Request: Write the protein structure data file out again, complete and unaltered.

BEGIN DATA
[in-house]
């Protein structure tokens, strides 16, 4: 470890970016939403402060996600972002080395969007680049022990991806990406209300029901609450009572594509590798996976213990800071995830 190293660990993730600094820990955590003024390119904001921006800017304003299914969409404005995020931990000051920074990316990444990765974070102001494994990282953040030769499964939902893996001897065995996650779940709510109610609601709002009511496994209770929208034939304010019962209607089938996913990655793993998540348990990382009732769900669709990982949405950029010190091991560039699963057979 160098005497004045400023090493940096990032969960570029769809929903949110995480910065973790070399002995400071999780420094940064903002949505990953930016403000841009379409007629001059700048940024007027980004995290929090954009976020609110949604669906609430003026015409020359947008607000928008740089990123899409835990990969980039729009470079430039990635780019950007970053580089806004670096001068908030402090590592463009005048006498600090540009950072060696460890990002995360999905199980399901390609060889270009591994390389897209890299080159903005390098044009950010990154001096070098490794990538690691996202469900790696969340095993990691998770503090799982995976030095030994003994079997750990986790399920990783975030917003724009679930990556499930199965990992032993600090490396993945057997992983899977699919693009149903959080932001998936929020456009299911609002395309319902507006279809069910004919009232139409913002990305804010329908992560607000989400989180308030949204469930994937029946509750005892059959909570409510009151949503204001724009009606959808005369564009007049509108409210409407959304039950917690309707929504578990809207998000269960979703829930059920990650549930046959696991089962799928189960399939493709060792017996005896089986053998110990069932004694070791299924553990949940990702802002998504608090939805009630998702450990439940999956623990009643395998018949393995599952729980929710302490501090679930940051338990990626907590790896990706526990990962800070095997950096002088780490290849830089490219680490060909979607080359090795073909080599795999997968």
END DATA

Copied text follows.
[in-house]
């Protein structure tokens, strides 16, 4: 470890970016939403402060996600972002080395969007680049022990991806990406209300029901609450009572594509590798996976213990800071995830 190293660990993730600094820990955590003024390119904001921006800017304003299914969409404005995020931990000051920074990316990444990765974070102001494994990282953040030769499964939902893996001897065995996650779940709510109610609601709002009511496994209770929208034939304010019962209607089938996913990655793993998540348990990382009732769900669709990982949405950029010190091991560039699963057979 160098005497004045400023090493940096990032969960570029769809929903949110995480910065973790070399002995400071999780420094940064903002949505990953930016403000841009379409007629001059700048940024007027980004995290929090954009976020609110949604669906609430003026015409020359947008607000928008740089990123899409835990990969980039729009470079430039990635780019950007970053580089806004670096001068908030402090590592463009005048006498600090540009950072060696460890990002995360999905199980399901390609060889270009591994390389897209890299080159903005390098044009950010990154001096070098490794990538690691996202469900790696969340095993990691998770503090799982995976030095030994003994079997750990986790399920990783975030917003724009679930990556499930199965990992032993600090490396993945057997992983899977699919693009149903959080932001998936929020456009299911609002395309319902507006279809069910004919009232139409913002990305804010329908992560607000989400989180308030949204469930994937029946509750005892059959909570409510009151949503204001724009009606959808005369564009007049509108409210409407959304039950917690309707929504578990809207998000269960979703829930059920990650549930046959696991089962799928189960399939493709060792017996005896089986053998110990069932004694070791299924553990949940990702802002998504608090939805009630998702450990439940999956623990009643395998018949393995599952729980929710302490501090679930940051338990990626907590790896990706526990990962800070095997950096002088780490290849830089490219680490060909979607080359090795073909080599795999997968």